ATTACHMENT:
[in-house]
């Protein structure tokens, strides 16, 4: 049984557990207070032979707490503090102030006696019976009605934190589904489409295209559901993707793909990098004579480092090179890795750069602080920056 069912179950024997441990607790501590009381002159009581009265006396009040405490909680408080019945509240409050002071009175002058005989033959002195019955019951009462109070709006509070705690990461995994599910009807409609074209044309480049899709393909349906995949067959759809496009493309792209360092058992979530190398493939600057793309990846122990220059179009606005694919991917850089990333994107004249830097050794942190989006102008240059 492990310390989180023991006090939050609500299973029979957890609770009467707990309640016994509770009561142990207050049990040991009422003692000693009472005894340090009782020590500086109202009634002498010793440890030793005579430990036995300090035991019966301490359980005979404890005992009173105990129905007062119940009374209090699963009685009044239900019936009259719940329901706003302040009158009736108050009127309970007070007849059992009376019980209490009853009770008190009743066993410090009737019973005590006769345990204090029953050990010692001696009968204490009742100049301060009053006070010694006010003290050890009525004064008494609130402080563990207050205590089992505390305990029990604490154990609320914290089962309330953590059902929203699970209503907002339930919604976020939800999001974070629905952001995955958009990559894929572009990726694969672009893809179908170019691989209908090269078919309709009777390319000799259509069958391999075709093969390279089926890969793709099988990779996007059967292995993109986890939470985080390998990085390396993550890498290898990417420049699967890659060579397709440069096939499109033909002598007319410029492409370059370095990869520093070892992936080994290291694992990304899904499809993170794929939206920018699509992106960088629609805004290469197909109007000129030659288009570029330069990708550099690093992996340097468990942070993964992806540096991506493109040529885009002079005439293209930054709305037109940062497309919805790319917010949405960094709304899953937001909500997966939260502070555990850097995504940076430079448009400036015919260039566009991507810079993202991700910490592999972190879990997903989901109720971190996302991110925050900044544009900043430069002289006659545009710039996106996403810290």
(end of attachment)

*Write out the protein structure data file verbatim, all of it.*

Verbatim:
[in-house]
């Protein structure tokens, strides 16, 4: 049984557990207070032979707490503090102030006696019976009605934190589904489409295209559901993707793909990098004579480092090179890795750069602080920056 069912179950024997441990607790501590009381002159009581009265006396009040405490909680408080019945509240409050002071009175002058005989033959002195019955019951009462109070709006509070705690990461995994599910009807409609074209044309480049899709393909349906995949067959759809496009493309792209360092058992979530190398493939600057793309990846122990220059179009606005694919991917850089990333994107004249830097050794942190989006102008240059 492990310390989180023991006090939050609500299973029979957890609770009467707990309640016994509770009561142990207050049990040991009422003692000693009472005894340090009782020590500086109202009634002498010793440890030793005579430990036995300090035991019966301490359980005979404890005992009173105990129905007062119940009374209090699963009685009044239900019936009259719940329901706003302040009158009736108050009127309970007070007849059992009376019980209490009853009770008190009743066993410090009737019973005590006769345990204090029953050990010692001696009968204490009742100049301060009053006070010694006010003290050890009525004064008494609130402080563990207050205590089992505390305990029990604490154990609320914290089962309330953590059902929203699970209503907002339930919604976020939800999001974070629905952001995955958009990559894929572009990726694969672009893809179908170019691989209908090269078919309709009777390319000799259509069958391999075709093969390279089926890969793709099988990779996007059967292995993109986890939470985080390998990085390396993550890498290898990417420049699967890659060579397709440069096939499109033909002598007319410029492409370059370095990869520093070892992936080994290291694992990304899904499809993170794929939206920018699509992106960088629609805004290469197909109007000129030659288009570029330069990708550099690093992996340097468990942070993964992806540096991506493109040529885009002079005439293209930054709305037109940062497309919805790319917010949405960094709304899953937001909500997966939260502070555990850097995504940076430079448009400036015919260039566009991507810079993202991700910490592999972190879990997903989901109720971190996302991110925050900044544009900043430069002289006659545009710039996106996403810290």